27. Before parting with the case we would like to point out that the recent decision of the Supreme Court noted above endorses the view taken by Lahari C. J. and Bachawat J. in Ram Baran v. Ram Mohit : AIR1961Cal537 , wherein their Lordships held that in order to come under Sub-clause (b) it is necessary for the petitioner to prove that the decision complained of affect directly or indirectly some claim or question respecting property which is not the subject matter of the suit. In that case arising out of a suit for pre-emption the value of the immovable property, which was the subject matter of the suit was Rs. 40,000/- at the date of the High Court's decree but the value of the subject matter in the court of first instance was given as Rs. 14000. The Certificate under Sub-clause (b) was refused and Lahari C. J. gave the following reason: 'As the decision complained of in this case does not directly or indirectly affect any claim or property other than the subject matter of the suit. I am unable to hold that the petitioner is entitled to a certificate under Article 133(1)(b) of the Constitution. It is needless to point out that the Division Bench of our High Court deciding the case of Ram Lakshman : AIR1963Cal13 and the Division Bench of the Allahabad High Court deciding the case of : AIR1956All348 failed to note the distinction between the subject matter in suit and any property in addition to or other than the subject matter in dispute. The Allahabad High Court thought that as the tenant claimed the right to possess the cinema house, therefore the case involved directly a claim to the cinema house. If that were so, then the claim to the cinema house would have been the subject matter in dispute and no question of Certificate under Sub-clause (b) would have arisen. As a matter of fact the tenancy alone was the subject matter in dispute and the reversion or any other property in addition to or other than the subject matter was not involved in that case. The position was the same with regard to the decision of the Division Bench of the Calcutta High Court in Ram Lakshman's case : AIR1963Cal13 . We, therefore, cannot follow those two decisions in view of the recent pronouncement of the Supreme Court in Chittarmal's case : [1965]2SCR751 .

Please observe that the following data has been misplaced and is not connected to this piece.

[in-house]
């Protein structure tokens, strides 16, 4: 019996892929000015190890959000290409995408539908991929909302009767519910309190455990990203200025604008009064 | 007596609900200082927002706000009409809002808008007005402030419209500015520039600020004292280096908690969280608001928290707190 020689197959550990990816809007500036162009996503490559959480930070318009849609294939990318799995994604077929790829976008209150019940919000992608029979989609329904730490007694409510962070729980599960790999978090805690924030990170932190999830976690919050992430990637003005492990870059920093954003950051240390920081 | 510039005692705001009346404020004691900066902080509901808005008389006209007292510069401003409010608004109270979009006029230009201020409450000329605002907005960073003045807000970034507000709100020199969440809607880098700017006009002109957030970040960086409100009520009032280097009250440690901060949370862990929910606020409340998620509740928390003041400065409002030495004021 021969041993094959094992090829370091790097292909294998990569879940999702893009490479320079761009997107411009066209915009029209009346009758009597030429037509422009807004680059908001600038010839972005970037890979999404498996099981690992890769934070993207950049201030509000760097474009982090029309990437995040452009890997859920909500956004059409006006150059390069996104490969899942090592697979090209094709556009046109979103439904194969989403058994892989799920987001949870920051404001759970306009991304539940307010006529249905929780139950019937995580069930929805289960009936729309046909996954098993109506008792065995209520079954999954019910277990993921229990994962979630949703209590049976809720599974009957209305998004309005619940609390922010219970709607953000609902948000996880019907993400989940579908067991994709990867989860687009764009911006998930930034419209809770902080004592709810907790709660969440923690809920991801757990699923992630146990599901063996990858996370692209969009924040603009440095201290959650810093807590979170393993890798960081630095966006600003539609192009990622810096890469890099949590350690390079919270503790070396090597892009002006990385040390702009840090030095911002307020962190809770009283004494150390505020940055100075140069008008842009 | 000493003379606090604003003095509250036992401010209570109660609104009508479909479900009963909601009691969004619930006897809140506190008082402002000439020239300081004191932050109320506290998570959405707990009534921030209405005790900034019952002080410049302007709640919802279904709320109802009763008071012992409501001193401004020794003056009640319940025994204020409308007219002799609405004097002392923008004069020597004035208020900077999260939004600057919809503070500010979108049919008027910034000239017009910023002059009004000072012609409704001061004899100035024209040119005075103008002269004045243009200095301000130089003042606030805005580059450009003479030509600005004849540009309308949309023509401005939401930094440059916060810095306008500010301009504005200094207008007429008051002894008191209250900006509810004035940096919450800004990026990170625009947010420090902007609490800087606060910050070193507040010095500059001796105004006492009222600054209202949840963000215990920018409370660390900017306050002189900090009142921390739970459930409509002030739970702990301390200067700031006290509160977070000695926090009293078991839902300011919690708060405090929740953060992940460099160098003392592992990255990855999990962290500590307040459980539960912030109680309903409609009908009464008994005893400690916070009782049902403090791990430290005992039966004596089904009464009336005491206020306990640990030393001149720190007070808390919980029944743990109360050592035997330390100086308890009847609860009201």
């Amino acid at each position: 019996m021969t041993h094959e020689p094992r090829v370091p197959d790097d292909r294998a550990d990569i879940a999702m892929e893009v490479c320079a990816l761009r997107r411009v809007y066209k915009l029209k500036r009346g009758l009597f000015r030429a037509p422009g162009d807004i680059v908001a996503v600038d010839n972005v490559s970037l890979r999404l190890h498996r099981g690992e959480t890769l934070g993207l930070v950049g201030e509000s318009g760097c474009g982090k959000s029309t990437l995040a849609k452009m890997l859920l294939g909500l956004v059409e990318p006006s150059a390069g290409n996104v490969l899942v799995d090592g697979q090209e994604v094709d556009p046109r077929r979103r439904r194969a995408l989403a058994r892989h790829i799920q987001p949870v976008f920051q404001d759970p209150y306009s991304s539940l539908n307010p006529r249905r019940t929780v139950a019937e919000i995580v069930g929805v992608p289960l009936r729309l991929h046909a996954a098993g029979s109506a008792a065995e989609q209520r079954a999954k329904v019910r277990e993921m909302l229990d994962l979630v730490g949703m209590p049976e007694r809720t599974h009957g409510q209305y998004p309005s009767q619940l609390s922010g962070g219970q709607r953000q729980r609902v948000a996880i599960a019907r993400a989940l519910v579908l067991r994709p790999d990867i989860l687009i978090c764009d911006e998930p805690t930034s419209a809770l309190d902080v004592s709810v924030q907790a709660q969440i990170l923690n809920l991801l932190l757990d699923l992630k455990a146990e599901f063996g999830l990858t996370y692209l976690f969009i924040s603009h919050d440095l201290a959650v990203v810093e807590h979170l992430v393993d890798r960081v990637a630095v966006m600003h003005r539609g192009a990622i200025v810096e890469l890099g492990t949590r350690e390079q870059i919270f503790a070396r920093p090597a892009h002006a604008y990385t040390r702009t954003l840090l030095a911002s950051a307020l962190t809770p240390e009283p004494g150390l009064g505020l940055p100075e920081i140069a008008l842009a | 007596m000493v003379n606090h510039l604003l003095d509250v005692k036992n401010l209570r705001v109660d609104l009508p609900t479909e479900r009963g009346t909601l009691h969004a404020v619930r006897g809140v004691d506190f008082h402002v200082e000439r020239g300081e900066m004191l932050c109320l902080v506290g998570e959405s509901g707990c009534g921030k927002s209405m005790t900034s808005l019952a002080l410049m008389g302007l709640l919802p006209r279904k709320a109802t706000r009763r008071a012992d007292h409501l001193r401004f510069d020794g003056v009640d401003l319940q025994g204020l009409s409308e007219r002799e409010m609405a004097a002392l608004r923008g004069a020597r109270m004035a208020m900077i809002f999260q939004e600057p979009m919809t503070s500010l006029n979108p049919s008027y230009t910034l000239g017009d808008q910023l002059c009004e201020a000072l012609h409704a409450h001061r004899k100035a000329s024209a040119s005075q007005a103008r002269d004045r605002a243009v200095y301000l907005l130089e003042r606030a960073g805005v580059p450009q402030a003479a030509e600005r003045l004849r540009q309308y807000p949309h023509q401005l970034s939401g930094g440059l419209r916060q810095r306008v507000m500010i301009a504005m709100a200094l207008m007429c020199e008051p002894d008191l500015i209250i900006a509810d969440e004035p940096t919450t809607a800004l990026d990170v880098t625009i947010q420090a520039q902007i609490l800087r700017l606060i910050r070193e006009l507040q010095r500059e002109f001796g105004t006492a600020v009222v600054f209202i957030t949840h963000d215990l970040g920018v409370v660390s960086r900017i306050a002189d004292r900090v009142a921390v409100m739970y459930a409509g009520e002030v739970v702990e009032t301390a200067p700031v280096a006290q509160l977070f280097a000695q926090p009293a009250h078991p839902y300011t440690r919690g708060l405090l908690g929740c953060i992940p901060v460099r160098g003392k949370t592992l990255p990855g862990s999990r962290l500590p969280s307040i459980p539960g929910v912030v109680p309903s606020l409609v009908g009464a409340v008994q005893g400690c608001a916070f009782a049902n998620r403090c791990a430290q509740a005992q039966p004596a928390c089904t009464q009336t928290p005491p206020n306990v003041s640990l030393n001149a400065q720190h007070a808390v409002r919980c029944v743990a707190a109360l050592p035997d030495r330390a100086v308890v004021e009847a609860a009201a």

28. In the result the application for leave to appeal is dismissed and Certificate under Article 133 of the Constitution refused. There will be no order as to cost.

Chakrabarty, J.

29 I agree.